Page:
French law – Local agents of the state administration

Title 2 – The State Administration

Chapter 1 – Central Administration

Chapter 2 – Local agents of the State administration

Section 1 – The prefect

The prefect was created by the law of 28 Pluviôse of the year VIII in the following terms: “The prefect alone will be in charge of the administration.”

In the meantime, the prefect has also become the executive body of the department and some prefects have powers over several departments, the regional prefects. The decree of 16 February 2010 gives the regional prefect authority over the departmental prefect.

Since the law of March 2, 1982, the presidents of the general and regional councils are now the executive bodies of the department and the region, not the prefects.

Appointment of the prefect

The prefect is appointed by decree of the President of the Republic in the Council of Ministers: they come from sub-prefects (former civil administrators or marks) or civil administrators for 4/5 of them.

A decree of February 16, 2009, eases the rules for the appointment and career progression of prefects.

The prefect is subordinate to the ministers and must be loyal to the government.

Mission of the Prefect

The prefect is a representative of the State as set out in the decree of 14 March 1964, a delegate of the government.

The prefect’s task is thus to:

  • represent the State at most official ceremonies
  • to ensure the legal representation in the conventional relations
  • to inform the government, and vice versa, the population
  • ensure the proper use of his powers with regard to the general police force
  • triggering the Orsec outline (management of disasters with outdated means)
  • to appoint certain jobs

These powers were reinforced in 2004 by a decree dated April 29.

The prefect“directs the services of the State in the department, subject to the exceptions listed exhaustively by a decree of the Council of State” as stated in the law of March 2, 1982.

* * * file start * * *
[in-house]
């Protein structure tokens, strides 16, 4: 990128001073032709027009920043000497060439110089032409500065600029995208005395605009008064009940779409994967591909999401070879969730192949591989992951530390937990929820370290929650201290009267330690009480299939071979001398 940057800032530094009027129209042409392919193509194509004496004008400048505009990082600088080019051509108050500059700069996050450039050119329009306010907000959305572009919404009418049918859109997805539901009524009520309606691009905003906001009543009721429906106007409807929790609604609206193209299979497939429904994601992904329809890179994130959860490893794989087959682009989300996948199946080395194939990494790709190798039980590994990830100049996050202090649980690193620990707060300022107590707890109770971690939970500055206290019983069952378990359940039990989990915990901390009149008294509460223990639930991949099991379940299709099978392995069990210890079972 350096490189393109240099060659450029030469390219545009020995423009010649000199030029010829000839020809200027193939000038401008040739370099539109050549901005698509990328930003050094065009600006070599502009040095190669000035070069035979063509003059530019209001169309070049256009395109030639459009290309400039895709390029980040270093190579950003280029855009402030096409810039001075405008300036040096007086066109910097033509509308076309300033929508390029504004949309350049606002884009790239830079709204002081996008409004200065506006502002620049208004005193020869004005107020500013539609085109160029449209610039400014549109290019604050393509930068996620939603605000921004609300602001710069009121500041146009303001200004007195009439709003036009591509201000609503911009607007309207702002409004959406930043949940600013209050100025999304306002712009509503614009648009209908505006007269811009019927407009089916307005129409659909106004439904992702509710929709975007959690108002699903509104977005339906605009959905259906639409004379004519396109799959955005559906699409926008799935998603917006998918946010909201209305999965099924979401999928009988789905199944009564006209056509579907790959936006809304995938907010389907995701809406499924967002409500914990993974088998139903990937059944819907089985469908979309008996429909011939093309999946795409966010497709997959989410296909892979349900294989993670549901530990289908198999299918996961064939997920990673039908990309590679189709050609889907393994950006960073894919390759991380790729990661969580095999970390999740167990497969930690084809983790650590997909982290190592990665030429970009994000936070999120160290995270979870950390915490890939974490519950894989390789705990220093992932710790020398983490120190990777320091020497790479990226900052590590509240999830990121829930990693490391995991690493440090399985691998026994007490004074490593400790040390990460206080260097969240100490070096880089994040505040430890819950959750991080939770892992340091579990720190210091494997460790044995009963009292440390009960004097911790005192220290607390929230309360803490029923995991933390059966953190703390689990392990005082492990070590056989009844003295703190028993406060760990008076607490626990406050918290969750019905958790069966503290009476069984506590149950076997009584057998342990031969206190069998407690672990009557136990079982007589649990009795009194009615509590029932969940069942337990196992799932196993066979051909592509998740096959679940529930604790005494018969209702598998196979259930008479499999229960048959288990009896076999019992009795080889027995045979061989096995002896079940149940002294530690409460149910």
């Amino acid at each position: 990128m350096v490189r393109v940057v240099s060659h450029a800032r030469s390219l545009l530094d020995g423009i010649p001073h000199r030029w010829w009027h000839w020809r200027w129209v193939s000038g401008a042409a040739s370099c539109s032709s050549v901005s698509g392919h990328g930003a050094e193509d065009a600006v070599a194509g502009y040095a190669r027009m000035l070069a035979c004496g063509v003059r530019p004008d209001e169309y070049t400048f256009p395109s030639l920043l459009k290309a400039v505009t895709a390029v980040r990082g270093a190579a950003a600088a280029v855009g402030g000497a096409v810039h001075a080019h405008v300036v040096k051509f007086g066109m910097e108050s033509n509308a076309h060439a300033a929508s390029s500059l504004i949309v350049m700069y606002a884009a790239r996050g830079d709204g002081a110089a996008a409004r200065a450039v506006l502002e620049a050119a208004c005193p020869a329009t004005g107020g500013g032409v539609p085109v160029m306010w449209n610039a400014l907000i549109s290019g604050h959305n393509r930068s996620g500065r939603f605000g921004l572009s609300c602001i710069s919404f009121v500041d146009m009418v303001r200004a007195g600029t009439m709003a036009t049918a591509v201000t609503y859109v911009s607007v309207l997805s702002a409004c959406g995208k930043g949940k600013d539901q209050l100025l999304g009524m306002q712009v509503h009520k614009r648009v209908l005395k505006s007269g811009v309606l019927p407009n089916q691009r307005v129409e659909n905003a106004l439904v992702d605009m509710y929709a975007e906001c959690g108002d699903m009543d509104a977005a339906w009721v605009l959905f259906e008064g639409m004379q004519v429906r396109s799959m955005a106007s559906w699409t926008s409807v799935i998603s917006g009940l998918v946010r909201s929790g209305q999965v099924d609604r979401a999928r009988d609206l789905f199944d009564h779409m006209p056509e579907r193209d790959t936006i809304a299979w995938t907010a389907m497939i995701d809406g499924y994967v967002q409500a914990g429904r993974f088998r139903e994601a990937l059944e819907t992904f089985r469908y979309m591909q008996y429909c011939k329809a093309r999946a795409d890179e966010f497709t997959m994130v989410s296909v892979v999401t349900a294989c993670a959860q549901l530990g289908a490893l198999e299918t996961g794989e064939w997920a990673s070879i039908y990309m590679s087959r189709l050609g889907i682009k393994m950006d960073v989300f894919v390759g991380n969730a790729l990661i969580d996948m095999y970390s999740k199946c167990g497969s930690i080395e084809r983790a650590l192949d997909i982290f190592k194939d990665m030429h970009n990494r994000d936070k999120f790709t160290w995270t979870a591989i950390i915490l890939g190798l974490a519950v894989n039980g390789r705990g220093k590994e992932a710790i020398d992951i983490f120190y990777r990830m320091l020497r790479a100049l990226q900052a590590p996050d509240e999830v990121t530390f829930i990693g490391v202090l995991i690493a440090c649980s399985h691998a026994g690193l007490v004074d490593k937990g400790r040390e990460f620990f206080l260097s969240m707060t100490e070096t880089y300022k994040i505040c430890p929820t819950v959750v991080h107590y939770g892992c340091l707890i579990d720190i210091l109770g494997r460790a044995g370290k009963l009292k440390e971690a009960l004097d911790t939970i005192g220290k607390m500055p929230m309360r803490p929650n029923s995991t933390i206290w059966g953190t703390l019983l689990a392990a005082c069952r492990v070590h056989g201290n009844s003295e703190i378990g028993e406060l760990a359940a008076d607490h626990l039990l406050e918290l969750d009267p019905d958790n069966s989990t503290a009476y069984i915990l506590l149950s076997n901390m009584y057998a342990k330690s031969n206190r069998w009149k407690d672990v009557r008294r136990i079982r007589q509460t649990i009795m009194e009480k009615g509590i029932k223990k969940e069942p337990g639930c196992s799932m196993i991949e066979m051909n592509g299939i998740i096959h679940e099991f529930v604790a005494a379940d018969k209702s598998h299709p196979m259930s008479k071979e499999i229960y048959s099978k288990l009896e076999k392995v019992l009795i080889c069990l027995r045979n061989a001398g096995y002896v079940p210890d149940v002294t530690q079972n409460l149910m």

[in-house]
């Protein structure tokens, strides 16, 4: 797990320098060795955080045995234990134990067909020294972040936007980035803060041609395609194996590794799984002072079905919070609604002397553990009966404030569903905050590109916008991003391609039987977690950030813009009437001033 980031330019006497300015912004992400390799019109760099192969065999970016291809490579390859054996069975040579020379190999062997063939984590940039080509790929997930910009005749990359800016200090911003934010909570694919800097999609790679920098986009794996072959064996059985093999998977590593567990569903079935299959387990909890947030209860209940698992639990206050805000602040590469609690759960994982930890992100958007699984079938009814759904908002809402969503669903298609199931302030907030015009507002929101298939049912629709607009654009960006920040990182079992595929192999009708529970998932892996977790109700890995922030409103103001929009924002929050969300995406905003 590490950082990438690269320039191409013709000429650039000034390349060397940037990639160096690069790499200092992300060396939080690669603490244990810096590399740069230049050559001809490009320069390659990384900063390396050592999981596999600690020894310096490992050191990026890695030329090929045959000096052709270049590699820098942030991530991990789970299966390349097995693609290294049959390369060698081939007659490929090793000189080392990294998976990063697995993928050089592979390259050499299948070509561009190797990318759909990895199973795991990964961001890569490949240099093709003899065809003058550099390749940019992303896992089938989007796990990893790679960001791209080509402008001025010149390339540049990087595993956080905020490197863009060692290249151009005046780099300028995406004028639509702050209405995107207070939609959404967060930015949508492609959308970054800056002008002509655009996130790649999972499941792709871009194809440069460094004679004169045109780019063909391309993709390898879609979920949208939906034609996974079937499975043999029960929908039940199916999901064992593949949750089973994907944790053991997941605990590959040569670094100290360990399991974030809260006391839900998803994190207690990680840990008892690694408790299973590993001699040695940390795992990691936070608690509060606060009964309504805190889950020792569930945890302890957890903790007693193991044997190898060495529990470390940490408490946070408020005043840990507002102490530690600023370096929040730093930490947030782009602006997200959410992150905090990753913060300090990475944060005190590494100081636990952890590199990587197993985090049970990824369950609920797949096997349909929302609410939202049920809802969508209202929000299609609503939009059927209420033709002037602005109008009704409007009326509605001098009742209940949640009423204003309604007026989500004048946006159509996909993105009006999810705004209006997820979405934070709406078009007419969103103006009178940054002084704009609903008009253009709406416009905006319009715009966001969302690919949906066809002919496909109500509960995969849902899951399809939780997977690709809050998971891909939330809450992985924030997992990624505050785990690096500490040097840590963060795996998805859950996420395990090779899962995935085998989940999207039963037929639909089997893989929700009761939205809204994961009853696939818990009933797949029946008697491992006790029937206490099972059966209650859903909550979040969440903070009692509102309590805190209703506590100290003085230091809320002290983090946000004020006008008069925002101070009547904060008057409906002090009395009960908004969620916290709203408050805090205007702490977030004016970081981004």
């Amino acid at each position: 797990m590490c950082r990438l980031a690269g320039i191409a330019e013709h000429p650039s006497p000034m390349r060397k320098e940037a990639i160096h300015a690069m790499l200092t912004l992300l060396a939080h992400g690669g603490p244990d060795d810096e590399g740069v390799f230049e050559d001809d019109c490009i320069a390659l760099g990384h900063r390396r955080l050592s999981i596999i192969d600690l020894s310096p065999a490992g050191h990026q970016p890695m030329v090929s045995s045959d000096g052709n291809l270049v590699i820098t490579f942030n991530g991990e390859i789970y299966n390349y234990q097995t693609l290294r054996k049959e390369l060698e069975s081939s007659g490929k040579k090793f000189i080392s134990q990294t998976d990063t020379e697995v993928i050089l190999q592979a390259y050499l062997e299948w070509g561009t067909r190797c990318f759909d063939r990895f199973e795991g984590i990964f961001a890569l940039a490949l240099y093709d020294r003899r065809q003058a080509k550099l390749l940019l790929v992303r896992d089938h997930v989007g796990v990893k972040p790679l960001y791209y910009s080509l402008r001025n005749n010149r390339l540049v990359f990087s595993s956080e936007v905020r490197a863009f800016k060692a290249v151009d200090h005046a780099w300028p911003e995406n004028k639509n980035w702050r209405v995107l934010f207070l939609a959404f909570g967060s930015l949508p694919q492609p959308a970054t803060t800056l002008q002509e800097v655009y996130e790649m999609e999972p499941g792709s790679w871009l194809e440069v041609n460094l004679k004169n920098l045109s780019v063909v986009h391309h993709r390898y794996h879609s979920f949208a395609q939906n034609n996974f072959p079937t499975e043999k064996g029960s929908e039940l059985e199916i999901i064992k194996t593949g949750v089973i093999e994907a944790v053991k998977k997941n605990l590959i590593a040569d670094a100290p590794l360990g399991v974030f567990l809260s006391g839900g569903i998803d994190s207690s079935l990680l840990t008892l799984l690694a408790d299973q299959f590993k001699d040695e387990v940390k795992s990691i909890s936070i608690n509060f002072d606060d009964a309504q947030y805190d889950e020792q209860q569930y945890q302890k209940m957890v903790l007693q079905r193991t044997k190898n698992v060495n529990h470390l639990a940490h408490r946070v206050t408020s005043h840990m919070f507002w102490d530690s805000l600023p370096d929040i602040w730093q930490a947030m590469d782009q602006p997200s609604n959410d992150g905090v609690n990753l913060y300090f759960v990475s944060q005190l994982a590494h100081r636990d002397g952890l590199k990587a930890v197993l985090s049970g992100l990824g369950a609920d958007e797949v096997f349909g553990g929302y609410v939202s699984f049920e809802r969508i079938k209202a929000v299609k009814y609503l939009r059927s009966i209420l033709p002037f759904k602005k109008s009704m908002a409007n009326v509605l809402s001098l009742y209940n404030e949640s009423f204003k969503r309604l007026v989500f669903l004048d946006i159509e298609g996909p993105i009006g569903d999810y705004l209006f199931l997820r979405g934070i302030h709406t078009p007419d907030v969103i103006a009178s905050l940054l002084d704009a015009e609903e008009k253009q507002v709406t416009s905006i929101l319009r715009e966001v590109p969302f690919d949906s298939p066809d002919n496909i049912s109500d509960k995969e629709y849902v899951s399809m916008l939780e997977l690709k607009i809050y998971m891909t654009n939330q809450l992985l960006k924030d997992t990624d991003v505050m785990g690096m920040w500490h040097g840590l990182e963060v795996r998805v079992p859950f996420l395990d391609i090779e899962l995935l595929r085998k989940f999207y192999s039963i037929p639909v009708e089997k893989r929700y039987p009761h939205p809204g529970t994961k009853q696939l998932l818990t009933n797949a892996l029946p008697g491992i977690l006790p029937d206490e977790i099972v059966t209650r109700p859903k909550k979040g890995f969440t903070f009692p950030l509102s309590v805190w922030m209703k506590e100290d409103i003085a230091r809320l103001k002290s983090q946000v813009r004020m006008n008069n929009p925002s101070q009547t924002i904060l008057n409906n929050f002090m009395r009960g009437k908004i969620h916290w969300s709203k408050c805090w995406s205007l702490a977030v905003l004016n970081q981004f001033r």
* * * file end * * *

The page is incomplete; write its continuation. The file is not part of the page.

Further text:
His powers in economic matters were also extended by the same law.

The prefect is also the beneficiary of a deconcentration law dated February 6, 1992: this law reduces the competences of the central administrations, leaving them only with missions that are exclusively national in nature.

The prefect has lost the role of guardianship over local authorities since the law of 2 March 1982. The simple administrative control that the prefect can exercise must go through the administrative court and the regional audit chamber.

Section 2 – The prefect’s supporters

The prefect is supported by a cabinet for political or confidential matters. This cabinet is headed by the chief of staff.

The secretary general of the prefecture is the head of an office, which, in a symmetrical manner to the ministerial organization, assists the prefect in the preparation and execution of decisions.

The sub-prefects, appointed at the head of each district, are entrusted with specific missions. They assist the prefect in matters of animation and information. They ensure that laws and public order are respected, coordinate the action of the State services in their district, and have a role of administrative supervision and control. (decree of 29 April 2004)

→ Title 3 – Local authorities > Chapter 1 – State – Local authorities’ relations

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